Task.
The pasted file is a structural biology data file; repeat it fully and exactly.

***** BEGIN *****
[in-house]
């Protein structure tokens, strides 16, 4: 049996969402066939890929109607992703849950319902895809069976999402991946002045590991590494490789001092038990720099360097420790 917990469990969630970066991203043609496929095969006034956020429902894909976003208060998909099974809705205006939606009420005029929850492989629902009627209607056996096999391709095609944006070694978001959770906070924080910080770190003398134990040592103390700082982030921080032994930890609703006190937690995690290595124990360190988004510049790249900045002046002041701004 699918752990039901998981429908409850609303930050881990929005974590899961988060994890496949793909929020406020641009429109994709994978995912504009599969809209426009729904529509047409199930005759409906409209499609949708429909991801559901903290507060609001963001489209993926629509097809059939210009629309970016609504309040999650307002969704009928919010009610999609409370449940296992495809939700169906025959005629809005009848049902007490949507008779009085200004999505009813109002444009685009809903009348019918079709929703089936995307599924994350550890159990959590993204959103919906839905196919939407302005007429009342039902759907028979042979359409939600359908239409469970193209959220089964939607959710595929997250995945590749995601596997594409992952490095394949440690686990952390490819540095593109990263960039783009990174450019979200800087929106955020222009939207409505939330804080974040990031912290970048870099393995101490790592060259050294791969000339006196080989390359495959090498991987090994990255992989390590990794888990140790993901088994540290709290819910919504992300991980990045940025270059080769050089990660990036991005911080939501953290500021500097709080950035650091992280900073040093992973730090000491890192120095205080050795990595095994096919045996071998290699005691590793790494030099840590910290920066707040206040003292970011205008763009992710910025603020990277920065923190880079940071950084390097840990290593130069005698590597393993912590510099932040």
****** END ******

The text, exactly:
[in-house]
């Protein structure tokens, strides 16, 4: 049996969402066939890929109607992703849950319902895809069976999402991946002045590991590494490789001092038990720099360097420790 917990469990969630970066991203043609496929095969006034956020429902894909976003208060998909099974809705205006939606009420005029929850492989629902009627209607056996096999391709095609944006070694978001959770906070924080910080770190003398134990040592103390700082982030921080032994930890609703006190937690995690290595124990360190988004510049790249900045002046002041701004 699918752990039901998981429908409850609303930050881990929005974590899961988060994890496949793909929020406020641009429109994709994978995912504009599969809209426009729904529509047409199930005759409906409209499609949708429909991801559901903290507060609001963001489209993926629509097809059939210009629309970016609504309040999650307002969704009928919010009610999609409370449940296992495809939700169906025959005629809005009848049902007490949507008779009085200004999505009813109002444009685009809903009348019918079709929703089936995307599924994350550890159990959590993204959103919906839905196919939407302005007429009342039902759907028979042979359409939600359908239409469970193209959220089964939607959710595929997250995945590749995601596997594409992952490095394949440690686990952390490819540095593109990263960039783009990174450019979200800087929106955020222009939207409505939330804080974040990031912290970048870099393995101490790592060259050294791969000339006196080989390359495959090498991987090994990255992989390590990794888990140790993901088994540290709290819910919504992300991980990045940025270059080769050089990660990036991005911080939501953290500021500097709080950035650091992280900073040093992973730090000491890192120095205080050795990595095994096919045996071998290699005691590793790494030099840590910290920066707040206040003292970011205008763009992710910025603020990277920065923190880079940071950084390097840990290593130069005698590597393993912590510099932040």